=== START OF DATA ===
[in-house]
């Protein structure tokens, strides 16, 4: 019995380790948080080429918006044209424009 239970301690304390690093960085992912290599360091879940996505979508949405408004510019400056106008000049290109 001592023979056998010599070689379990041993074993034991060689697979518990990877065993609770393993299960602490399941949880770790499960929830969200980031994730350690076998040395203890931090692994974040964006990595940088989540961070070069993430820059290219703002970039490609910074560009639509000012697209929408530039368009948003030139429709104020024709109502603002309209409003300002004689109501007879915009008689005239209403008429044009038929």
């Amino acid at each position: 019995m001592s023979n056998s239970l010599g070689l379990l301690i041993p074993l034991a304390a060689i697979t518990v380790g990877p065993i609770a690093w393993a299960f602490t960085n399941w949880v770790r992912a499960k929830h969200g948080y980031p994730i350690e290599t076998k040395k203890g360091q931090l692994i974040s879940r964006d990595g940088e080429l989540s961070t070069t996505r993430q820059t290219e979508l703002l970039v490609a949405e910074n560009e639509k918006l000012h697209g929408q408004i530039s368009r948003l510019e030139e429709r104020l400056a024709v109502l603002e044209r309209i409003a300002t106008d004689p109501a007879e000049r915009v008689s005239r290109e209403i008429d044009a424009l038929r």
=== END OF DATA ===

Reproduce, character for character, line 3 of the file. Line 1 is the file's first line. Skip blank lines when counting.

């Amino acid at each position: 019995m001592s023979n056998s239970l010599g070689l379990l301690i041993p074993l034991a304390a060689i697979t518990v380790g990877p065993i609770a690093w393993a299960f602490t960085n399941w949880v770790r992912a499960k929830h969200g948080y980031p994730i350690e290599t076998k040395k203890g360091q931090l692994i974040s879940r964006d990595g940088e080429l989540s961070t070069t996505r993430q820059t290219e979508l703002l970039v490609a949405e910074n560009e639509k918006l000012h697209g929408q408004i530039s368009r948003l510019e030139e429709r104020l400056a024709v109502l603002e044209r309209i409003a300002t106008d004689p109501a007879e000049r915009v008689s005239r290109e209403i008429d044009a424009l038929r």